For many songwriters, fall is a recharge time when new material comes flooding out. The summer tours are over, and those long hours spent on the road turn into hours spent with your favorite instrument, finding new melodies and lyrics.

But it never fails that the initial rush of creative energy begins to run dry, and you’ve still got half an album to write!

Whether you are prepping for your next release, or just trying to get your juices flowing, we’ve got some tips to help you when your inspiration has run out.

1-Take Notes!

This tip trumps all the others, because it will help you turn all the other tips into actual songs. When you see something inspiring, write it down. Keep notes on your phone, or in an actual notebook. I know a songwriter who carries around an average of 4 Moleskin notebooks—each with its own specific category—to write down creative ideas. You can also take pictures or videos of the things that inspire you. Whatever you do, just make sure that all these little tidbits of creative potential get stored somewhere.

2-Change Your Scenery

One of the simplest ways to get in touch with your creativity is to physically change locations. This doesn’t mean you have to take a writing retreat to a cabin in the woods—though you certainly can! Take a few minutes, and go somewhere in your city you’ve never been before. A new park, a new street, or even an extended walk in your own neighborhood. Explore downtown, or explore suburbia! Go sit next to the tree in your own back yard for a few minutes, or take a day trip to a state park.

3-Notice The Little Things

Even if you can’t physically relocate yourself, there are always new things you can explore. Look at the little things around you that you may not have noticed before. Sometimes an interesting street name could inspire a whole song. Maybe the texture of your ceiling is the same as the house you grew up in, and you turn your nostalgia into a song. Being more mindful of the world around you can help you be inspired to write about it.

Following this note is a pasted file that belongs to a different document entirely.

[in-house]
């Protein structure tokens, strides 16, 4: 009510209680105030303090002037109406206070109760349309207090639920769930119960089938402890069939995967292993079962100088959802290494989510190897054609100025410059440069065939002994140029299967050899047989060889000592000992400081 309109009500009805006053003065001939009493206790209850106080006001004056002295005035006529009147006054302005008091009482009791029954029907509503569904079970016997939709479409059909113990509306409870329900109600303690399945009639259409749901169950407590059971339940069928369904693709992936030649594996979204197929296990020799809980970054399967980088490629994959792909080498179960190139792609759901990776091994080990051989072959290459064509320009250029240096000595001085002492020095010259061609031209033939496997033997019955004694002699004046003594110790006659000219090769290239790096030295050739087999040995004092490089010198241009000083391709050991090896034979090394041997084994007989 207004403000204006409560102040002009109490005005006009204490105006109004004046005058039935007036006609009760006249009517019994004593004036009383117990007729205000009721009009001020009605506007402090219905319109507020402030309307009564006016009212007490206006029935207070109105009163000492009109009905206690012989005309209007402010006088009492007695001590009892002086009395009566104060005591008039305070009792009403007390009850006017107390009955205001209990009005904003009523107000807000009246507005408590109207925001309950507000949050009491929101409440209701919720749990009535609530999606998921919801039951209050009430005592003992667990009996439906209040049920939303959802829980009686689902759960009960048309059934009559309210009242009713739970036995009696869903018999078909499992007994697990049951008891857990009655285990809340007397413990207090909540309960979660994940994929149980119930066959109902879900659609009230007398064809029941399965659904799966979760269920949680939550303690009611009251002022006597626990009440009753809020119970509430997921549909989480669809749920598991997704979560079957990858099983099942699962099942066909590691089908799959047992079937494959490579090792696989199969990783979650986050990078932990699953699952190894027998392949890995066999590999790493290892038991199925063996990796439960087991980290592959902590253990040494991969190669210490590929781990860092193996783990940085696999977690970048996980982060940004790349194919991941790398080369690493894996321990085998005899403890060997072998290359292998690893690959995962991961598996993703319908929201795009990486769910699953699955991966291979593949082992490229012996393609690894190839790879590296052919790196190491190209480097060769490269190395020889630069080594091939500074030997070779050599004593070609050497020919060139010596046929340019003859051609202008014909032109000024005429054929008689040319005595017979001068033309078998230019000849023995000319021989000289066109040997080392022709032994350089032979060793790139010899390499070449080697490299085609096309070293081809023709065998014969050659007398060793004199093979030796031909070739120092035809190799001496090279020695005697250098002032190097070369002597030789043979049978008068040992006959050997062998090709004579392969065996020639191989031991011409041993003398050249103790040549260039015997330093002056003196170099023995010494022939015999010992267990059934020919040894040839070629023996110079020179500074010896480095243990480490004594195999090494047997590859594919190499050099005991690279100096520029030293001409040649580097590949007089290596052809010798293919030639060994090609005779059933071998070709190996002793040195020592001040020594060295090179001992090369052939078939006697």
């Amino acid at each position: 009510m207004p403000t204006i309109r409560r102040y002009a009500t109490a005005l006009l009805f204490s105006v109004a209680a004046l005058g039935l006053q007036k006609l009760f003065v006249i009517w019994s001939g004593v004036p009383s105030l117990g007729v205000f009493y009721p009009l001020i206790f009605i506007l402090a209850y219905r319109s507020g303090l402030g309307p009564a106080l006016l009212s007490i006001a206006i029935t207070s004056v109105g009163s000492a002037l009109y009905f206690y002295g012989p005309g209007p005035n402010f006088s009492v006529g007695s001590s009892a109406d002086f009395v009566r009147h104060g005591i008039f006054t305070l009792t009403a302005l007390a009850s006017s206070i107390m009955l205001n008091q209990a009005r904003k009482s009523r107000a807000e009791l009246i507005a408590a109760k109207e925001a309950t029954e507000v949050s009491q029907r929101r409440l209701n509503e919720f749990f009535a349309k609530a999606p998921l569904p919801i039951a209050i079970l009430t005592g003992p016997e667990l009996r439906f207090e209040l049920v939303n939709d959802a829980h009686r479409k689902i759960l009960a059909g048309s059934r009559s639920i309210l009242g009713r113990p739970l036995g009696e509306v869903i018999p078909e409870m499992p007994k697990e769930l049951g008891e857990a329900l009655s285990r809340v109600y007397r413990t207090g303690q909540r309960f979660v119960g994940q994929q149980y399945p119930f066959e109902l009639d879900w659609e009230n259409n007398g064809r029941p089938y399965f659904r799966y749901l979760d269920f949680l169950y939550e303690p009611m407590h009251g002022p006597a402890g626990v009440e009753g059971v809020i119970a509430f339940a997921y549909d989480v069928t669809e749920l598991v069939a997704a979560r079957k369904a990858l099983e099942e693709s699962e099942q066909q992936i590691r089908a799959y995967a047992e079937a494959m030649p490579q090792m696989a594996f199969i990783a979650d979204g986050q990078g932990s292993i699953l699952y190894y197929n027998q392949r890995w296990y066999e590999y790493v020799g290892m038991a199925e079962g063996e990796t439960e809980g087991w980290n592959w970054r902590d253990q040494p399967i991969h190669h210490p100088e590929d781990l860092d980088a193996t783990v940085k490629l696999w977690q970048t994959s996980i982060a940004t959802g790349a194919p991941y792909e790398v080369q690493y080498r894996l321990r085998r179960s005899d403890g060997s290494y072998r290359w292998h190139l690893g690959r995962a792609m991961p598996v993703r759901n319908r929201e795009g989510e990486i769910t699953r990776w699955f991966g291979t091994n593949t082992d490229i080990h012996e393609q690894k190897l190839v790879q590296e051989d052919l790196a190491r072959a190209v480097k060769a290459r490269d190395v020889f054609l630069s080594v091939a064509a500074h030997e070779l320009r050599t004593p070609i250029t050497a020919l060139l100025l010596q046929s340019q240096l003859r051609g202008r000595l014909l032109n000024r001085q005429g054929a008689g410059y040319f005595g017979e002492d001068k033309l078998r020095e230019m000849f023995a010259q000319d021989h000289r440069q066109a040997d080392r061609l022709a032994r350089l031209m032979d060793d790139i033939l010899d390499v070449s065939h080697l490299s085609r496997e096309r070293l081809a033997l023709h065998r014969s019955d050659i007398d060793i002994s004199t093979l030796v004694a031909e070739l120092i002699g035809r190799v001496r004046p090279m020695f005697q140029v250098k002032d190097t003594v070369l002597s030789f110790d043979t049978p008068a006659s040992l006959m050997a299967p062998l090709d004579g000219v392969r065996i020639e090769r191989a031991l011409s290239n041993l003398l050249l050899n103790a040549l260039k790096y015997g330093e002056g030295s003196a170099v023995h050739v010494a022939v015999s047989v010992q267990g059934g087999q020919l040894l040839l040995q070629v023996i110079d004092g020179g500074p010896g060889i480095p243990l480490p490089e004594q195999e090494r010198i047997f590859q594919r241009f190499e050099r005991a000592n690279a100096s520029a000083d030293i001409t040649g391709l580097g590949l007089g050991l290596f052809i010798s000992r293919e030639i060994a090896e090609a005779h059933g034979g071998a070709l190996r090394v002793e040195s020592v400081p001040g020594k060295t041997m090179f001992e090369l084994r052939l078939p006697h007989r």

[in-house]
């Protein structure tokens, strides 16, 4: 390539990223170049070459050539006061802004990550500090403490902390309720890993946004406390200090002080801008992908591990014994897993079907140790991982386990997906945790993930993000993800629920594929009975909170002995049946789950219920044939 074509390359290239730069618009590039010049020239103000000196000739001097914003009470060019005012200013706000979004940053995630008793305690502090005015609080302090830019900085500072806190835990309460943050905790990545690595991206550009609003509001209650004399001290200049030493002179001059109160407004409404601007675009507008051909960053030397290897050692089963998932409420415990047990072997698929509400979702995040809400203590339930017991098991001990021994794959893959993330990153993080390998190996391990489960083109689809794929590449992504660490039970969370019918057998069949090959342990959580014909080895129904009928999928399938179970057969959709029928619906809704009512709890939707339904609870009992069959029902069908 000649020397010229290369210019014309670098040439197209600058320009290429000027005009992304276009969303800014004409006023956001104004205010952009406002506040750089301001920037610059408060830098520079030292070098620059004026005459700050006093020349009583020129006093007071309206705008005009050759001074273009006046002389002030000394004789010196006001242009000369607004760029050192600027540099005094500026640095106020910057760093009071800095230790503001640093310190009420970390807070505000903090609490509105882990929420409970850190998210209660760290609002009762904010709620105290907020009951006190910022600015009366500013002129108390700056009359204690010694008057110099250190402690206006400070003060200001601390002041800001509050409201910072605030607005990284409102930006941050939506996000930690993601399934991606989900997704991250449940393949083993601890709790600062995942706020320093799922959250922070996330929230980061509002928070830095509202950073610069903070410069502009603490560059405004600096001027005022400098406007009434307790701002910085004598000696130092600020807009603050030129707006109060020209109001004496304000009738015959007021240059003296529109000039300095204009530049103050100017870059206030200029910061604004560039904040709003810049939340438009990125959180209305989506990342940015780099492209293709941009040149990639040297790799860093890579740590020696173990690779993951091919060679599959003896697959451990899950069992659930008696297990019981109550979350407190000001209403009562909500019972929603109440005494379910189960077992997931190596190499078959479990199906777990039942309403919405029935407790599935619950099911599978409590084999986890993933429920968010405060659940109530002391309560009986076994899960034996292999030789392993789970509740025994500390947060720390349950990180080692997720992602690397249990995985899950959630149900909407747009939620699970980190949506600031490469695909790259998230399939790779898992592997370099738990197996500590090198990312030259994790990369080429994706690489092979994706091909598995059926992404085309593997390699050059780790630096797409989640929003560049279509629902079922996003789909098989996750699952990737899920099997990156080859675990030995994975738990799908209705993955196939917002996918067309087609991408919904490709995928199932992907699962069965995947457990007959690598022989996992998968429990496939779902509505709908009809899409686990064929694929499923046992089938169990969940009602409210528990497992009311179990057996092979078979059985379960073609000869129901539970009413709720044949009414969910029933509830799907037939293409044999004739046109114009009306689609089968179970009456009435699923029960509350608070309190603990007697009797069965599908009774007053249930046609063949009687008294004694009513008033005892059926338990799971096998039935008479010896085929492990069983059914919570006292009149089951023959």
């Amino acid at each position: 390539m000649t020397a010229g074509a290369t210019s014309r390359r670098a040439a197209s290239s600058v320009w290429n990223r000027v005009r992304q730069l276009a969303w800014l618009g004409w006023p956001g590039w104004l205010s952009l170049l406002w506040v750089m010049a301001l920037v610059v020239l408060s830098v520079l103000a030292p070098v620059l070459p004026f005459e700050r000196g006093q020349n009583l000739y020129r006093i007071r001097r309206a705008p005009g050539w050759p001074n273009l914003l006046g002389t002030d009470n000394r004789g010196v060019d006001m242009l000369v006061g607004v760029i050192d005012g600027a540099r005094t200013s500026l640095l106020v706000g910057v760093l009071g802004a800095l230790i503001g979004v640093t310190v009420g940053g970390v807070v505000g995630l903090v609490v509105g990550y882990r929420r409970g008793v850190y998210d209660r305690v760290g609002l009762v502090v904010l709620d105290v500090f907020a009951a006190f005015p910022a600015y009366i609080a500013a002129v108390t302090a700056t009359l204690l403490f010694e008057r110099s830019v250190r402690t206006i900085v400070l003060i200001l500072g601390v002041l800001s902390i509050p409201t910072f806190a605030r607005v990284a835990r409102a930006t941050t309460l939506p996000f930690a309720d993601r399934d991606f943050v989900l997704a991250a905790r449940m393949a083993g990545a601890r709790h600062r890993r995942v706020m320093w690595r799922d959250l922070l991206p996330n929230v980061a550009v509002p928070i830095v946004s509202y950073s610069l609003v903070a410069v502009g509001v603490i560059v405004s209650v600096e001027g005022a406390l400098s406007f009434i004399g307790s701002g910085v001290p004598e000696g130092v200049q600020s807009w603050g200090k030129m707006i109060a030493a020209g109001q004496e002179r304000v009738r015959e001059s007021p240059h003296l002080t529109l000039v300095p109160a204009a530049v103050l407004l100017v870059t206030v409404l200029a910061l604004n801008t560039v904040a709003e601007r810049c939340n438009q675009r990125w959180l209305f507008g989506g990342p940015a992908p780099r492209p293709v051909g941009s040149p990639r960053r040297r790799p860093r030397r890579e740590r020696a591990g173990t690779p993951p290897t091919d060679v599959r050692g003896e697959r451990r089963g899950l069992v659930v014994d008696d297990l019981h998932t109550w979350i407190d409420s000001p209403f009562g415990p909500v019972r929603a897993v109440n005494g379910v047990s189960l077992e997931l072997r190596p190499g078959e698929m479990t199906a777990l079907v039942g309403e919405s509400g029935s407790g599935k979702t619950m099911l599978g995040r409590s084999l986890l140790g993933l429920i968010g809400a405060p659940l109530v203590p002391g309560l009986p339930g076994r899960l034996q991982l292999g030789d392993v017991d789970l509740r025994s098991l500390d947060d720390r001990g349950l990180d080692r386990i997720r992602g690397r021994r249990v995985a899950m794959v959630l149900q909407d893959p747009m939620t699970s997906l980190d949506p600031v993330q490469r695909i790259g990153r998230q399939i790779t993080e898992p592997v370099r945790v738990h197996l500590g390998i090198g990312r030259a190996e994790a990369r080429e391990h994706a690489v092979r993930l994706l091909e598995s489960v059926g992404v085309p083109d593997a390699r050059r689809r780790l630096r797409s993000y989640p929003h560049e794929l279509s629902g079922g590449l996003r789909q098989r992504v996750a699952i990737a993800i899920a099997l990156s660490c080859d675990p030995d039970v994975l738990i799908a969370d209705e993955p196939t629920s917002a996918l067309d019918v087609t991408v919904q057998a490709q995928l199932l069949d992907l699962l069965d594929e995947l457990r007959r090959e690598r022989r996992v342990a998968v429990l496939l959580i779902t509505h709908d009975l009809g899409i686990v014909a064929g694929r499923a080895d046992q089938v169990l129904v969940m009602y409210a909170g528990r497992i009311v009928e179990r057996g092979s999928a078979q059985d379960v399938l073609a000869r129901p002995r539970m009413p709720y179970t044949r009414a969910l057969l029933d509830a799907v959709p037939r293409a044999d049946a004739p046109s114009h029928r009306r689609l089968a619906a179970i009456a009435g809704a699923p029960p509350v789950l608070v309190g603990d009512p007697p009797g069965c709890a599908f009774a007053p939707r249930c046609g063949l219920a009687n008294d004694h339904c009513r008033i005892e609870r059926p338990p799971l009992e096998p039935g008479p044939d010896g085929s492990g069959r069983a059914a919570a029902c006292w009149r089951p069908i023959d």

4-People Watch

People watching can be one of the best ways to get ideas for songs. Just don’t be creepy! Station yourself in a busy public place, and observe the people around you. Listen to the phrases that fly by you. Pay attention to the characters that enter and exit your scene. Notice how people interact with each other, or better yet-

5- Strike Up a Conversation

People watching can help you create fictional stories. But what if you listened to someone’s actual story? A mantra that is often repeated in songwriting is “Write what you know,” but your own experience will be limited. Really listening to someone else’s story and empathizing with them could open up a whole new dimension in your songwriting.

A quick note: Make sure you have the person’s permission if you are going to take their life story and turn it into your next big hit. If you have their approval, write your heart out! But be aware, sometimes it’s better—and easier—to take pieces of real life and mix them in with fiction, instead of writing someone’s life for the whole world (or internet) to scrutinize.

6- Try a Different Instrument

Most songwriters have an instrument that they know well, and love to play. But sometimes shaking things up can help you create a great song, and a new sound.

You don’t have to be highly skilled at an instrument to write on it. Most guitar players will find that they can easily pick up the mandolin or banjo.

If you play piano, try learning a few chords on guitar, or simply move to a completely different piano sound than you usually play with. The song you write on a different instrument might not be a compositional masterpiece, but it will help get you out of your comfort zone.

7-Get Specific

Pick a highly specific thing-an apple, the color yellow, a particular emotion-and write about it! Be as poetic or as literal as you like, just keep the song highly specific to the topic that you choose.